How To Negate Negative Behavior
Do you have negative behaviors that you want to get a handle on? Whether it’s something you do to sabotage yourself or an action that annoys others, it’s important to examine the impact of what you’re doing. As Steven Covey said in The 7 Habits of Highly Effective People, “Begin with the end in mind”.
Wouldn’t it be great if you could stop your negative behaviors and enjoy a happier, more successful life? How aware are you of the power of your subconscious mind?
Try these techniques to stop engaging in troublesome behaviors before they become detrimental to your life:
- Claim the power you have to stop the actions that bother you. Look in the mirror and say it out loud: “Only I can stop (fill in the blank).” Then, vow to yourself to make a concerted effort to cease the actions.
- Pay closer attention to what you’re doing. So much of what we do each day is done without forethought. If you consciously focus your thoughts on any actions you’re about to take, you’ll have an increased chance of deleting the troublesome behaviors from your repertoire.
- Slow down your thinking. When your mind starts racing, it’s your first clue that you might be about to take an action you may later regret. Take a deep breath and re-focus on a positive action, instead.
- Identify situations, people, and events that trigger your negative behavior. For example, perhaps in social situations, you talk too much. You interrupt others, finish their sentences, and other people have little opportunity to talk. Take an honest look within yourself and your annoying behavior. When is it most likely to happen?
- Decide what you’ll do instead. Make a plan for what you’ll do in place of the negative behaviors. For example, if you want to stop talking too much in a social situation, what could you do instead of speaking?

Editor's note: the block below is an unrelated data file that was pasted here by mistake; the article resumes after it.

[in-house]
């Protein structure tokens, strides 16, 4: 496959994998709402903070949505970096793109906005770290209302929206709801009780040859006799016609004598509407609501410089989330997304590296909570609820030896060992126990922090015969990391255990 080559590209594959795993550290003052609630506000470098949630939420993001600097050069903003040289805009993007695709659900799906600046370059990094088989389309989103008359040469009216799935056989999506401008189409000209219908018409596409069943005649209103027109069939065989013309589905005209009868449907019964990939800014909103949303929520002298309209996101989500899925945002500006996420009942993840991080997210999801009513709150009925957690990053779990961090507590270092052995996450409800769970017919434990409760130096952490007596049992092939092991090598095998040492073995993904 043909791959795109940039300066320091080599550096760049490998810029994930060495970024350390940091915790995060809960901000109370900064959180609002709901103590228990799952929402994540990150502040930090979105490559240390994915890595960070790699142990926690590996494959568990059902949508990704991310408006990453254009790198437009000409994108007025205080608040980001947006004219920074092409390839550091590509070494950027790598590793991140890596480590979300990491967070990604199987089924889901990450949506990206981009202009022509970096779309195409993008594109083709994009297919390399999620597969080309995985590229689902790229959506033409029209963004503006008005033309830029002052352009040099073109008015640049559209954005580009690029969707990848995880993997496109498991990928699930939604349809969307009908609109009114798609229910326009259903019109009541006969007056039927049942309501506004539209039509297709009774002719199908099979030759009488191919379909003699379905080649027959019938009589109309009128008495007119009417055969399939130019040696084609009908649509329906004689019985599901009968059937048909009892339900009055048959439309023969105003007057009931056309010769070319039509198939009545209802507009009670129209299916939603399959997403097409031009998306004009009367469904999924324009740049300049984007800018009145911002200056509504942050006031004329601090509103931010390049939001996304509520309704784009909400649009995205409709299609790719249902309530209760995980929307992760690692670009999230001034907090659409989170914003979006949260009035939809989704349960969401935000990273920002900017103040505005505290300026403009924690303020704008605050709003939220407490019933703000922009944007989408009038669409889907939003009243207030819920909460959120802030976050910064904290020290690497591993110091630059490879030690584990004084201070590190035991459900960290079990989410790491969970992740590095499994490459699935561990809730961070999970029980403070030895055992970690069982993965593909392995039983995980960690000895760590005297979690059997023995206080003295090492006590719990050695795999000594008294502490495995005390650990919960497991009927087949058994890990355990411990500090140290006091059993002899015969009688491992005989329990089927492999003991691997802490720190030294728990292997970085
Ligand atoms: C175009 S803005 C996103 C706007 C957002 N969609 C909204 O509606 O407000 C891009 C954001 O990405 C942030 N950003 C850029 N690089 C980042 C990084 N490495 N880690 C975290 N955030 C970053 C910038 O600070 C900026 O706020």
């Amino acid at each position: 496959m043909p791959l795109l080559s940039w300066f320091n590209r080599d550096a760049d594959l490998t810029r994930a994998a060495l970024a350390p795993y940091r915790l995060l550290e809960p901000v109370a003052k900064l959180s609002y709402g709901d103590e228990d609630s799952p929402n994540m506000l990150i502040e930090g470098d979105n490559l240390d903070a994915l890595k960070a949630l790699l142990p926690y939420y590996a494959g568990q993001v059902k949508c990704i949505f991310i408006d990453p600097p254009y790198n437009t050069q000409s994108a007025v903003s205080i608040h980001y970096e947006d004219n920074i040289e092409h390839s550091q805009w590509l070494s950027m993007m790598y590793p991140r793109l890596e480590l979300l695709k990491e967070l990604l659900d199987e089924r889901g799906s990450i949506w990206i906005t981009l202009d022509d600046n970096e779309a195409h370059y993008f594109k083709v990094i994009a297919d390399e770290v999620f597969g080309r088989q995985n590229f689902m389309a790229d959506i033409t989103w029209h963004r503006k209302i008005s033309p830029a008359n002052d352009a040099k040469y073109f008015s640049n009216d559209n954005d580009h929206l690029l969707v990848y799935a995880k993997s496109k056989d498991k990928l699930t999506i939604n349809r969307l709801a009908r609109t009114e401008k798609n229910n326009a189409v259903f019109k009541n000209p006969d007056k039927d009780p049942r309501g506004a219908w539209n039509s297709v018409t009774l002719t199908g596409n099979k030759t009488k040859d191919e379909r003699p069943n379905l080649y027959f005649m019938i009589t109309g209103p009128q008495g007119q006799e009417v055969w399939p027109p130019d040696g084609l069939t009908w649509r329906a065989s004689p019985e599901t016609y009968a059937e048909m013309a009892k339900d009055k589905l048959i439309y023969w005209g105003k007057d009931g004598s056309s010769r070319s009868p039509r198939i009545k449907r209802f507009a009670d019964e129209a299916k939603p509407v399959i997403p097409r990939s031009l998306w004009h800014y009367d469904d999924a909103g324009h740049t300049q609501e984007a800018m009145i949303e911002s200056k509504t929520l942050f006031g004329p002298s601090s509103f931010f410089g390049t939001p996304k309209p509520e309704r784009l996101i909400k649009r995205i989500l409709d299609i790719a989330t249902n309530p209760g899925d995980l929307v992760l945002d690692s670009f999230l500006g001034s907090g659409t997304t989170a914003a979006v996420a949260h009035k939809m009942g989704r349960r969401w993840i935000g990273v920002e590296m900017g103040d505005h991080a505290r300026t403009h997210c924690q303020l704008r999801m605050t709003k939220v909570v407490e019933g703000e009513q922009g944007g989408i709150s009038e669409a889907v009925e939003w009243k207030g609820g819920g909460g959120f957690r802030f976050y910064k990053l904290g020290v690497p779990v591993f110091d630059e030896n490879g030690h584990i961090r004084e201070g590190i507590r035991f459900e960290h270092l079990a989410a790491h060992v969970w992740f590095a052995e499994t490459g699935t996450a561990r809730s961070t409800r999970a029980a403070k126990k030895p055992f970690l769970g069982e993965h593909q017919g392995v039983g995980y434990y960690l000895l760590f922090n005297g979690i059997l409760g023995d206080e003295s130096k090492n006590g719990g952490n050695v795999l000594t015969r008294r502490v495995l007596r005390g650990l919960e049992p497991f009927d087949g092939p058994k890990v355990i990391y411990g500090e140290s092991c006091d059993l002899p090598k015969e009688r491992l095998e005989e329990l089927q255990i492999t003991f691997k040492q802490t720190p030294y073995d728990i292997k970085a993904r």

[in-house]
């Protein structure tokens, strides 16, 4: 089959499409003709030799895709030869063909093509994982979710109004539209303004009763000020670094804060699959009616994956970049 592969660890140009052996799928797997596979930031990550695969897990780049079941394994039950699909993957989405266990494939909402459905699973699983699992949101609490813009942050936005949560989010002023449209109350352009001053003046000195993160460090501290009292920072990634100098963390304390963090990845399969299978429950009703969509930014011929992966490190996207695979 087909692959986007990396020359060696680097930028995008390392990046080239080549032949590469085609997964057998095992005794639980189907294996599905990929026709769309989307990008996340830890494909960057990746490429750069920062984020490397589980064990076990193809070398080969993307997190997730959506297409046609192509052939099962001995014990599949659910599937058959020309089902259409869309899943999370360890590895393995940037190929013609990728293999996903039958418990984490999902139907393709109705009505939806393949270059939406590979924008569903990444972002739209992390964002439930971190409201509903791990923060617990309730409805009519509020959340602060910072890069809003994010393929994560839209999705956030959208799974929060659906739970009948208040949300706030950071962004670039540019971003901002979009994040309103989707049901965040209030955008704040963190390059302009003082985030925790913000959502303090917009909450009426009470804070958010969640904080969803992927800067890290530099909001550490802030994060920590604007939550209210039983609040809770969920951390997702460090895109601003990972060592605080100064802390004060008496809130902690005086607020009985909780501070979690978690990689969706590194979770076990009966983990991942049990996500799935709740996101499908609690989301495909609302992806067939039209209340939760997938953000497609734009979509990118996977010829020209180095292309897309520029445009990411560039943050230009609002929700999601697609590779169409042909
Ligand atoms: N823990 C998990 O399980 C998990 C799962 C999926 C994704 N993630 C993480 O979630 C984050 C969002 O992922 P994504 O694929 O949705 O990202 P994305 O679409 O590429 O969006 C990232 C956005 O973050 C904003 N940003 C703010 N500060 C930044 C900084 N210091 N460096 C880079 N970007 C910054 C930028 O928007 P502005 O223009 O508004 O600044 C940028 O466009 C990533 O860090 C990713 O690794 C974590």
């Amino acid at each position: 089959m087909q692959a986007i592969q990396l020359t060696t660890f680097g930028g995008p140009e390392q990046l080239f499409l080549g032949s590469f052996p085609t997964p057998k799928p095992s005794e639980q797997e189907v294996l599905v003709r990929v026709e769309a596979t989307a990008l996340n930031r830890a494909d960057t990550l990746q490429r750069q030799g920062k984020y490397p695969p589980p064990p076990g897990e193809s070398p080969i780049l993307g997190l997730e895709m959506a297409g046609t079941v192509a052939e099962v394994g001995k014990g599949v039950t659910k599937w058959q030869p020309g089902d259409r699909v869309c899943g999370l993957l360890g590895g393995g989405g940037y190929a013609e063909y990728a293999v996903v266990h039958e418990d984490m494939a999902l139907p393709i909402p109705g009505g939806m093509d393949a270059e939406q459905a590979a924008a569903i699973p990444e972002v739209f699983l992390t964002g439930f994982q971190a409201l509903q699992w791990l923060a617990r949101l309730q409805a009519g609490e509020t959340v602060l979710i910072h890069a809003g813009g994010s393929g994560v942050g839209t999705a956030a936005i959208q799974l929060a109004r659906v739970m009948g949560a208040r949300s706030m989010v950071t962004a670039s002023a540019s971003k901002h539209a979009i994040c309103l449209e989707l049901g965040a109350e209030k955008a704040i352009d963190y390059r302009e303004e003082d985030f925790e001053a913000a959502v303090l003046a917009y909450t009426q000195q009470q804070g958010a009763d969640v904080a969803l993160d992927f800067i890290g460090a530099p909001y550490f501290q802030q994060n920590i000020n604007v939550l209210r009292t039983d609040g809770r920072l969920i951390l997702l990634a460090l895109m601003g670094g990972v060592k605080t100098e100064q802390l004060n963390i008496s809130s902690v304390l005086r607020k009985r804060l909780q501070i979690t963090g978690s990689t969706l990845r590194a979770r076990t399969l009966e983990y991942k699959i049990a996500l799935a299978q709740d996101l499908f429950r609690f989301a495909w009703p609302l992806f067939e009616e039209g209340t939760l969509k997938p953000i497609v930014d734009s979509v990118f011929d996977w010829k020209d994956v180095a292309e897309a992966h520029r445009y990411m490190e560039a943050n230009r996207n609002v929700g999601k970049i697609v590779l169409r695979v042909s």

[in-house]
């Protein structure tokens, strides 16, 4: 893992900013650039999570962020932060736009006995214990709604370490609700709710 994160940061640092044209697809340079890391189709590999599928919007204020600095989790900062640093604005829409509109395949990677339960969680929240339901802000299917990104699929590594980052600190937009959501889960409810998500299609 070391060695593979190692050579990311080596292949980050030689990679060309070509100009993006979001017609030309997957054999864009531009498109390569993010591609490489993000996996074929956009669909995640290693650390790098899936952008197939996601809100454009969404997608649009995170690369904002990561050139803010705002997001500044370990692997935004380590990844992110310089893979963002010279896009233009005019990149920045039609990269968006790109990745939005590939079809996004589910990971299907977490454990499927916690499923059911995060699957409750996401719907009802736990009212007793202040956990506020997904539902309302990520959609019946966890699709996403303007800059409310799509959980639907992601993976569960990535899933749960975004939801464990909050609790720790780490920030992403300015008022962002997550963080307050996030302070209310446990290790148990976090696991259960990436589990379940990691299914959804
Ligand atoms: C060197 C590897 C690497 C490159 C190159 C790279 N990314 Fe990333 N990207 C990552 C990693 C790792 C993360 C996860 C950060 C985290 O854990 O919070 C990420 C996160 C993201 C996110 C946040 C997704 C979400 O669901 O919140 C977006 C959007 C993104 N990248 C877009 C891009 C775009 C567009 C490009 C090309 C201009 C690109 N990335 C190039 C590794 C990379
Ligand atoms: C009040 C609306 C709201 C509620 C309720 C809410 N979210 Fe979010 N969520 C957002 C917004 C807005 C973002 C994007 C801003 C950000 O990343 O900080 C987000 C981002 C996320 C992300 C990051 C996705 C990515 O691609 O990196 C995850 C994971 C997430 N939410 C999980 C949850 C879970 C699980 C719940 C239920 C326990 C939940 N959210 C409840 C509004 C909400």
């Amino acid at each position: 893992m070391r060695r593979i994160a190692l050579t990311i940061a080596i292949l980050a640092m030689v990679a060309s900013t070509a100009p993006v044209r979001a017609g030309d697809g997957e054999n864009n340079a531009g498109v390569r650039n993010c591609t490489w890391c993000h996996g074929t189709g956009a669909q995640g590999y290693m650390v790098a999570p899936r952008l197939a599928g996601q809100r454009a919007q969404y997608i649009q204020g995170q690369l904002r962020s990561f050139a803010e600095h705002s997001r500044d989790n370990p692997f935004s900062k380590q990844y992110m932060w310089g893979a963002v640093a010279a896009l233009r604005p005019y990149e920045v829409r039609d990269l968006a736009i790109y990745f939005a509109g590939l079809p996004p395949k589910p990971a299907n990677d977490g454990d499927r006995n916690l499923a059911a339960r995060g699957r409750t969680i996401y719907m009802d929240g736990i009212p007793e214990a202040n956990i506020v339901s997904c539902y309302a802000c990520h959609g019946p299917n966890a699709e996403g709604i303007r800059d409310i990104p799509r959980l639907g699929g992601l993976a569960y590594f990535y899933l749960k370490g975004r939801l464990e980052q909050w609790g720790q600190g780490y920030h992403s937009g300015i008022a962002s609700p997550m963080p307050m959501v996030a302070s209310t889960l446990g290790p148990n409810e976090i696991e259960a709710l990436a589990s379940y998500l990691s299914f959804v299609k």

- Keeping with this example, you could make the decision to “experiment” with listening to others, just to see what you can learn from them. You would talk less and practice listening each time you’re in a social situation. Later, ask yourself, “How did I do? How did it feel to really listen instead of talk?”
- Who knows what great things could happen from making a decision to cease your troublesome behavior!
- Ask close friends and family members for their assistance in stopping the behavior. For example, tell your sister that you’re trying to stop interrupting people so much. Ask her to touch your elbow at the family reunion tomorrow each time she notices you interrupting. This way, you’ll have a cue to stop the behavior. This will help you to pull a different “behavioral file”.
- Say you’re sorry when you engage in the behavior, if it offends others. Staying with the example of talking too much, as soon as you realize you interrupted someone, say, “I’m sorry I interrupted you. Please do go on. I’m interested in what you were saying.”
Showing humility will help you learn to stop the old behavior and change it to a more effective action.
- Seek expert guidance if you need it. If you’ve been working on your troublesome actions for a while and have had less success than you want in stopping them, asking a professional to assist you can be a big help. Dr. Joe Carver, (Psychologist), has an excellent article entitled “Emotional Memory Management” that is very helpful for those who would like more information on managing negative thoughts and behaviors.
Remember, it’s up to you to avoid behaviors that cause you difficulties or discourage people from wanting to spend time with you. Banish your unwanted behaviors for good by putting the above steps into action. Only you have the capacity to stop your negative behaviors before they stop you!
Ready to stop negative thoughts and behaviors for good? Click here to sign up for our How To Stop Negative Thoughts personal development course!
Question: Which kind of happiness do you value most? https://hbr.org/2018/11/what-kind-of-happiness-do-people-value-most
Carey, Benedict. Who’s Minding The Mind? New York Times, 31 July 2007. Web. 2 April 2015. <http://www.nytimes.com/2007/07/31/health/psychology/31subl.html?_r=0&pagewanted=print/ >.
Carver, Joseph M., PhD., Psychologist. Emotional Memory Management: Positive Control Over Your Memory. n.d. Web. 2 April 2015. Web. <http://drjoecarver.com/clients/49355/File/Emotional%20Memory.html/ >.
Covey, Steven. The 7 Habits of Highly Effective People; Habit 2, Begin With The End In Mind. n.d. Web. 2 April 2015. <https://www.stephencovey.com/7habits/7habits-habit2.php/ >.